I doubt it. Nearly all of the clothes we wear today are English in origin. Of course, it's also possible that the English simply stole the idea and refused to give credit. Possible, but I doubt it.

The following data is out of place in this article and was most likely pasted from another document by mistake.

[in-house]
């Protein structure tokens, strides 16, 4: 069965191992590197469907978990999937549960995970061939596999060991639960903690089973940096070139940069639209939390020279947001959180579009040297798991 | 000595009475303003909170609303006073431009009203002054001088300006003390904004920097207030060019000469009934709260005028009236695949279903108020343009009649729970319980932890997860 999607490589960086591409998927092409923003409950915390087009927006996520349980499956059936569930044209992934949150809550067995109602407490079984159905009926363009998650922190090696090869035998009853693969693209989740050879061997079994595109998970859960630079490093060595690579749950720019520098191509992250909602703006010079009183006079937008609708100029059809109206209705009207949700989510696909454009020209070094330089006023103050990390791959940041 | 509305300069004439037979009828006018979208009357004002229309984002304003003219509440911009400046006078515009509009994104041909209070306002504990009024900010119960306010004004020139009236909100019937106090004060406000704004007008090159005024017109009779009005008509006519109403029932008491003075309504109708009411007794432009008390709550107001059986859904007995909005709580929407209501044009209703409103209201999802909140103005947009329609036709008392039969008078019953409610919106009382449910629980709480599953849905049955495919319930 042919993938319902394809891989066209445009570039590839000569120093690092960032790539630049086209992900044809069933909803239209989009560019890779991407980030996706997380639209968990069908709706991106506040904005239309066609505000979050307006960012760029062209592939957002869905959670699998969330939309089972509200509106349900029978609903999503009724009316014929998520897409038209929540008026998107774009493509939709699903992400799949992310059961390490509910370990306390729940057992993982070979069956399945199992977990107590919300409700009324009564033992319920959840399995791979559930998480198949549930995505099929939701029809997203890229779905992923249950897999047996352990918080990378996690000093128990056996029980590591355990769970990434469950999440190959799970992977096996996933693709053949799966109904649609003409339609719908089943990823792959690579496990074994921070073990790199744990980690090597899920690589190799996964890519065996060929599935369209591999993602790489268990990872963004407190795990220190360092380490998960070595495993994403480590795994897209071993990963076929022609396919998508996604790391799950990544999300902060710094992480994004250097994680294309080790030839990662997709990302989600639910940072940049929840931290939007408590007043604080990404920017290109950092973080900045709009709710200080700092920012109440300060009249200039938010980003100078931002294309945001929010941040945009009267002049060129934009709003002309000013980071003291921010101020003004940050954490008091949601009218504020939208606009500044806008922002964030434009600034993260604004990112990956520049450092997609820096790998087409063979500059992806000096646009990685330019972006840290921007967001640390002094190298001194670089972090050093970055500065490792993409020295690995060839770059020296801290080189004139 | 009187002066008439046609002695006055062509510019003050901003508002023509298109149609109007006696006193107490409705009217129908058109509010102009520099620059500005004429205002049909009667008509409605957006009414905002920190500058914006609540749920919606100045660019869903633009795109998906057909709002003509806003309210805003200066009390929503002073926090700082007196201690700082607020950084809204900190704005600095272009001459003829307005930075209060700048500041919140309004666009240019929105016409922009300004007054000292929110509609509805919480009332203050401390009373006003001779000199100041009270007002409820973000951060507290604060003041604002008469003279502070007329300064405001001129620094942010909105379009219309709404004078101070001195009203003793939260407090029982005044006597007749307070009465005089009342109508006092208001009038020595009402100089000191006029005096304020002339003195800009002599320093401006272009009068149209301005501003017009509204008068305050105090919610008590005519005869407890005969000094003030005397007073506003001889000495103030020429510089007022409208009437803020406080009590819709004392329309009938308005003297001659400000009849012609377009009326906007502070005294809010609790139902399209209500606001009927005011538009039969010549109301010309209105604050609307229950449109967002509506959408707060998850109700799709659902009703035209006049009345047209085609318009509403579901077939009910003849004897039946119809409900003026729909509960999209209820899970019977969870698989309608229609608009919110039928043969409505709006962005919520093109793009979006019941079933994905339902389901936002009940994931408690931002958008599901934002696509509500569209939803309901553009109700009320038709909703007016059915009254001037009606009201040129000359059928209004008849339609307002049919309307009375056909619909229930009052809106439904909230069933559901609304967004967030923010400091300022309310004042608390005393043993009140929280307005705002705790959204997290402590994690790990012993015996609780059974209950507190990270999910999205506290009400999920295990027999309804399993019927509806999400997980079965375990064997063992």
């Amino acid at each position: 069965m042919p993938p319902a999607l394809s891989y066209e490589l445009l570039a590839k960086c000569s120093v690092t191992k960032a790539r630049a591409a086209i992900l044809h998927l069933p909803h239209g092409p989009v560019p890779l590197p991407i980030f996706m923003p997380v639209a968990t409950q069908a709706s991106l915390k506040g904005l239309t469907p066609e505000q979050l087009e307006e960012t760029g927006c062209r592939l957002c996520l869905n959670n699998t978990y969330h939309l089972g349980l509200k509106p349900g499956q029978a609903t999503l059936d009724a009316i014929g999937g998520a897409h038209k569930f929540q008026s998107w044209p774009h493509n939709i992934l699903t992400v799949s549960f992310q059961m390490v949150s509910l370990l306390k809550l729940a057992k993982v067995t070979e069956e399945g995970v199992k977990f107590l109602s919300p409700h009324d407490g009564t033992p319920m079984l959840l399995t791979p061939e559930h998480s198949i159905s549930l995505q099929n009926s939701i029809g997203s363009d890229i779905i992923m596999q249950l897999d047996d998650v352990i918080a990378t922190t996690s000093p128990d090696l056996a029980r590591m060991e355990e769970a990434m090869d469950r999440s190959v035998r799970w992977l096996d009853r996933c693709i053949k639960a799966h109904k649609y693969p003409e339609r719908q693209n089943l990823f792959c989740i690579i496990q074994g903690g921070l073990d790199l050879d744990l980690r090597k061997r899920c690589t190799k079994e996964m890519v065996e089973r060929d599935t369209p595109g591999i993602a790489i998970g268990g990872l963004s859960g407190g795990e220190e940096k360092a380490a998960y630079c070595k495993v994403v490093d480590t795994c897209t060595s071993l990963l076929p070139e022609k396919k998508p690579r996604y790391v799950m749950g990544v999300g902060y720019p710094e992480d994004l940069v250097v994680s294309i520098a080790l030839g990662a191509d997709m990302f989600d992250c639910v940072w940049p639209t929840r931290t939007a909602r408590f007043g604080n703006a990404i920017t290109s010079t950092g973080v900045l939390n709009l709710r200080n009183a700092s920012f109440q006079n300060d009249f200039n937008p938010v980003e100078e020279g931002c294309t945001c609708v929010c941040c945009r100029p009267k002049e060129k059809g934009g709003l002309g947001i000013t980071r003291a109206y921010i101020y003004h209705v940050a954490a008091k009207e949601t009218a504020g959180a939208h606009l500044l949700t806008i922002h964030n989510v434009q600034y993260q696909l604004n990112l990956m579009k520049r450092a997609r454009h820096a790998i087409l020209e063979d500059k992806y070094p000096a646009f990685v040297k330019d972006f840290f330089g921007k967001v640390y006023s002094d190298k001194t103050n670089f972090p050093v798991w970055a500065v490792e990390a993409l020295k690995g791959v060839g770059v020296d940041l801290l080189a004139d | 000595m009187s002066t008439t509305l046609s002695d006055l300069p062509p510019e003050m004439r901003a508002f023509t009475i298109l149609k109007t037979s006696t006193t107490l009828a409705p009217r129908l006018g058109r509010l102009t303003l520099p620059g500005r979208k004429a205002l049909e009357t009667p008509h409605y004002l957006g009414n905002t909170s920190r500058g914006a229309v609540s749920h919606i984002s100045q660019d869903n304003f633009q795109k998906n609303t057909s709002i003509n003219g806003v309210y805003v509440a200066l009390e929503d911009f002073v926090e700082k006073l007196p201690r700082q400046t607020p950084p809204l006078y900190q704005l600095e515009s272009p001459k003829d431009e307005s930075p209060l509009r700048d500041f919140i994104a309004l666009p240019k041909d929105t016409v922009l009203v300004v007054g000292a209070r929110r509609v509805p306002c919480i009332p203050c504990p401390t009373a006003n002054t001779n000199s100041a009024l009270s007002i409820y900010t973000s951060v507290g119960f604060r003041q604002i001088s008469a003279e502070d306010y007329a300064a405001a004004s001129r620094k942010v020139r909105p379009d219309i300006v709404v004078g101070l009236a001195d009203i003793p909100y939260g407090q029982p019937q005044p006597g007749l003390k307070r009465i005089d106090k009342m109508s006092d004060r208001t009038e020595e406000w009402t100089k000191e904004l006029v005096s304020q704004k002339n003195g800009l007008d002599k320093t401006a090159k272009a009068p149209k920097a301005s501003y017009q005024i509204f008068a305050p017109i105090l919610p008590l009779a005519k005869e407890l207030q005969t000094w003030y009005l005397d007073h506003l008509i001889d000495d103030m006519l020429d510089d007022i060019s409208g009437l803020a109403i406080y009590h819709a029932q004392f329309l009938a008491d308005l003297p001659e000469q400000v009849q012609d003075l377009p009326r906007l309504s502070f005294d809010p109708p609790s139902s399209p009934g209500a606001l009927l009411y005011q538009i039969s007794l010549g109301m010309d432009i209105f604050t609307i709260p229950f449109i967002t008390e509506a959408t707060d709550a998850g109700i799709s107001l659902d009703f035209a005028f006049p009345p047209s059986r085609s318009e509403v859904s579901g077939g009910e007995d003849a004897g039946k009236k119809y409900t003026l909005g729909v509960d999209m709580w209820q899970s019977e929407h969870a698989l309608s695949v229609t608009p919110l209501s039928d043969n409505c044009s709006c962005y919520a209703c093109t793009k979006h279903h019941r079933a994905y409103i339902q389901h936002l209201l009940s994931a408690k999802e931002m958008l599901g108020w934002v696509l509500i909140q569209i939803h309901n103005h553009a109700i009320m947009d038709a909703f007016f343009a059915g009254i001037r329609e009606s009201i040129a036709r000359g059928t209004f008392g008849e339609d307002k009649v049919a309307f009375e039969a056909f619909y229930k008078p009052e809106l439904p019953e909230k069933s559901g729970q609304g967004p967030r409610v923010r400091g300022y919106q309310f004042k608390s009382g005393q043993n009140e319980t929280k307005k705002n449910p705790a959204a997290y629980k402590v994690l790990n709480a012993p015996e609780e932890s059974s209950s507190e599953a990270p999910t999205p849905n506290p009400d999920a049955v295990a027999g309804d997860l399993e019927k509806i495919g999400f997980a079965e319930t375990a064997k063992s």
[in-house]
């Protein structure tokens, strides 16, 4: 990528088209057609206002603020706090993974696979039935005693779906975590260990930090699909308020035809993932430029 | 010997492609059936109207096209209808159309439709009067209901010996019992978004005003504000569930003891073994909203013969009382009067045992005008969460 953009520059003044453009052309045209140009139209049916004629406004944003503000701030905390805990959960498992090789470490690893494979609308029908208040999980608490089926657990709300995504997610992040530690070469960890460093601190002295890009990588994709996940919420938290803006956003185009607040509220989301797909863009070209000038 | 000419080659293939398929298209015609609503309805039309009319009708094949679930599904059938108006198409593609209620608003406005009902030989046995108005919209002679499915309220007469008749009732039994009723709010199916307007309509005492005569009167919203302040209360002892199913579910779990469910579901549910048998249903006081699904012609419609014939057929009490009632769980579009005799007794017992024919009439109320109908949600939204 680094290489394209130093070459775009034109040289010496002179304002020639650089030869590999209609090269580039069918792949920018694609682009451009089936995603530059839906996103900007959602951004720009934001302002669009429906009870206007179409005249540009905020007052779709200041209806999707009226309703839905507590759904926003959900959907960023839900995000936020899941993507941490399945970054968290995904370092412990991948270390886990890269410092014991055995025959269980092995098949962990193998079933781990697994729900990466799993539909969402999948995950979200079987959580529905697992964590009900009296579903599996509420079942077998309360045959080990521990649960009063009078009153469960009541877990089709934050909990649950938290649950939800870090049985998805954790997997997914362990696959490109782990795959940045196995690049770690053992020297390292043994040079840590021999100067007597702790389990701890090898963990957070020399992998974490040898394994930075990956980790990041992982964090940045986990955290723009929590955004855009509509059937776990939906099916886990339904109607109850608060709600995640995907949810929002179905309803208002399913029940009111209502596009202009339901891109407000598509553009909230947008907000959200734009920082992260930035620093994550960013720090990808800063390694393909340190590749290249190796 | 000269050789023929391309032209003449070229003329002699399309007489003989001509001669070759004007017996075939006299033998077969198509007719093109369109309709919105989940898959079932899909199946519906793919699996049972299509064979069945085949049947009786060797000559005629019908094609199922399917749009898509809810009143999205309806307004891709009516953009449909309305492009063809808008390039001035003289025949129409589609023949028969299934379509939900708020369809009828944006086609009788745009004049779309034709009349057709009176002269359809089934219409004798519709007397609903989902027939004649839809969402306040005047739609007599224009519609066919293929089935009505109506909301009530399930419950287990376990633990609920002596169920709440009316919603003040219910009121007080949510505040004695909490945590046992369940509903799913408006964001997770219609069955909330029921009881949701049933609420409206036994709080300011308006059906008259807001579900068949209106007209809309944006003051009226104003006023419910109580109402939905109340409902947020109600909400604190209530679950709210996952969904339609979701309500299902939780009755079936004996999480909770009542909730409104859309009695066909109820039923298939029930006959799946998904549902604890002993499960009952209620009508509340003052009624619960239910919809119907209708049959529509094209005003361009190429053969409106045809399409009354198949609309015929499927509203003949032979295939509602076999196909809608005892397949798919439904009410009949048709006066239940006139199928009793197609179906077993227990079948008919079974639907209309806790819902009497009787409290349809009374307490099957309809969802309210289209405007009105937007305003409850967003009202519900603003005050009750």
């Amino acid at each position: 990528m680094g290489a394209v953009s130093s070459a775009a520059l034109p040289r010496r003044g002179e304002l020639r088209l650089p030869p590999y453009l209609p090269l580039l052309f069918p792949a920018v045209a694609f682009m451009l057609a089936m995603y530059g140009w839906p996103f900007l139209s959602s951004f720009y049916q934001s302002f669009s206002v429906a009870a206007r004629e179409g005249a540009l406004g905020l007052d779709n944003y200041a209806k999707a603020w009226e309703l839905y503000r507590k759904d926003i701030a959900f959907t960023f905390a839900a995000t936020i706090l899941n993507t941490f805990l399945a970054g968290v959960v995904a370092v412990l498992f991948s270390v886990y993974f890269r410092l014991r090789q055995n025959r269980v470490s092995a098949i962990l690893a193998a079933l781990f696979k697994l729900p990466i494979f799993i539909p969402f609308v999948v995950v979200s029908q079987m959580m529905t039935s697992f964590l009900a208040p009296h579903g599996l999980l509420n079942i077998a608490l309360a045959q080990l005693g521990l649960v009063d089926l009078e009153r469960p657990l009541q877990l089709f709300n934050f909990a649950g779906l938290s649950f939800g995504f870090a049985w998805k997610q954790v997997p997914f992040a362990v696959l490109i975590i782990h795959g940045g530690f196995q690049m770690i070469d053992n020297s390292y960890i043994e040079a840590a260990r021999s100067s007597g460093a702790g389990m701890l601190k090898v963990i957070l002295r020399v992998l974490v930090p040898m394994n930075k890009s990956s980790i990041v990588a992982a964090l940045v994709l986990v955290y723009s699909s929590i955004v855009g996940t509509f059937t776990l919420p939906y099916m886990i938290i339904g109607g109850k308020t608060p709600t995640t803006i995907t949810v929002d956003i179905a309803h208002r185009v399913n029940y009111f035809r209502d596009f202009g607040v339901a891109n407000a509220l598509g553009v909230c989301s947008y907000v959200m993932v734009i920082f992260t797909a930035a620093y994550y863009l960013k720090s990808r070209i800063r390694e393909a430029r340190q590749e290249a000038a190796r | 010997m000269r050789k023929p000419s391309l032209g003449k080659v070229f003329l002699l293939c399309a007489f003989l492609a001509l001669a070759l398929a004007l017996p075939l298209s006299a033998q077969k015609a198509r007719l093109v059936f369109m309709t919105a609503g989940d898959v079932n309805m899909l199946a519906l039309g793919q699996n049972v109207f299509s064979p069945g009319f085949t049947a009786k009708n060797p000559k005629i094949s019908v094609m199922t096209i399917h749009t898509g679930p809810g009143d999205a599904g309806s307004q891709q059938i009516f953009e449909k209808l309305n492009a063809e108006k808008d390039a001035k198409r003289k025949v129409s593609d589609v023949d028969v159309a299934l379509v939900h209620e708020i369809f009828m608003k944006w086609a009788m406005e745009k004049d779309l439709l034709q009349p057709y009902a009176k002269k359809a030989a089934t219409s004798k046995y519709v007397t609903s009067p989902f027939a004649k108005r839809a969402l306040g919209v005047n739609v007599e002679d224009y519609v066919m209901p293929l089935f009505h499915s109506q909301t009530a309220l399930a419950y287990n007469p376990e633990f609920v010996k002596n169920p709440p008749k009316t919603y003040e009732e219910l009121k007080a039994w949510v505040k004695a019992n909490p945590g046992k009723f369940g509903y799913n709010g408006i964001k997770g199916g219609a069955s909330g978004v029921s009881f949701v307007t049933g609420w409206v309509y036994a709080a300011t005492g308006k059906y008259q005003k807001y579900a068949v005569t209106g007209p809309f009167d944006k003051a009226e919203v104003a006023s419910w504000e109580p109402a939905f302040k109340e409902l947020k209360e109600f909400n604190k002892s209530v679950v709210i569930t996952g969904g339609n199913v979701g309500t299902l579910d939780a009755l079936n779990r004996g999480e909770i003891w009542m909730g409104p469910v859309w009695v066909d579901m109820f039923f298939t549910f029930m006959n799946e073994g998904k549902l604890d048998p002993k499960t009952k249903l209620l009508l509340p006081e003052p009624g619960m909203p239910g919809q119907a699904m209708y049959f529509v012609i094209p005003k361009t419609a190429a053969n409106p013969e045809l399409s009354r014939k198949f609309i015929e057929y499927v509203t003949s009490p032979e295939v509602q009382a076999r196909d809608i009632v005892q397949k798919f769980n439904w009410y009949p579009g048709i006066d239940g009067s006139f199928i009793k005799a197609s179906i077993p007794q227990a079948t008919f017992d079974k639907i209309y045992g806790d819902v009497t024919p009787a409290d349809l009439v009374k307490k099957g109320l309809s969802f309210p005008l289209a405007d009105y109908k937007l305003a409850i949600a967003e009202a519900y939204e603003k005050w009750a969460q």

The word "English" is an evolution of Angles. The "original" British people were slaughtered wholesale by various invading primarily Anglo and Saxon (separate) tribes during invasions between 300-900 AD (the Angles, Saxons and VIkings all invaded in separate periods). Extremely few modern Londoners could claim indigenous bloodlines or cultural history. At some point, their blood is of Germanic/French/Viking (Danish) ancestry. Brian Boru claimed to be of an original indigenous (and non-gaelic, or true Celtic) bloodline of the "British Isles", hence his hatred towards (and victorious battles over) the "invading" Vikings in Ireland. What is interesting is that the name "Briton" came from Roman invaders, as did "Scots" to describe the war tribes of Ireland. Heh heh. The Celtics are the true indigenous peoples of the British Isles, along with the Pictish people, although they were considered Celtics by the other Celtics, and only the ROmans called them "Picts." As invading Vikings, Saxons and Angles variously slaughtered the indigenous Celtic people, they fled North to "Scotland." Kenneth MacAlpin united the Scots and Picts (reminding them they were all of Celtic blood) and defended the true indigenous (or Celtic) people from the repeated, continued raids of the Vikings and Saxons (and also began the process of a United Scotland). I guess my point is to say that everything English actually finds its origins in the Germanic traditions of the Angles and Saxons, including the language and the name itself, which would explain pants. Unless, of course, you are describing a Celtic custom. So to all you English people - you are not truly English unless you are Celtic. Heh heh. And you wear pants because that was the custom of the barbarians who invaded and settled England. Pants were the custom of Germanic barbarian tribes (the sight of which horrified quite a few Roman historians, as they left quite colorful descriptions of their first encounters with pants). Anyways... that's my little tidbit about pants. But I wasn't sure where the distinction lies between pants and trousers, and how the name "trouser" came about, although Manton's previous post may have explained it.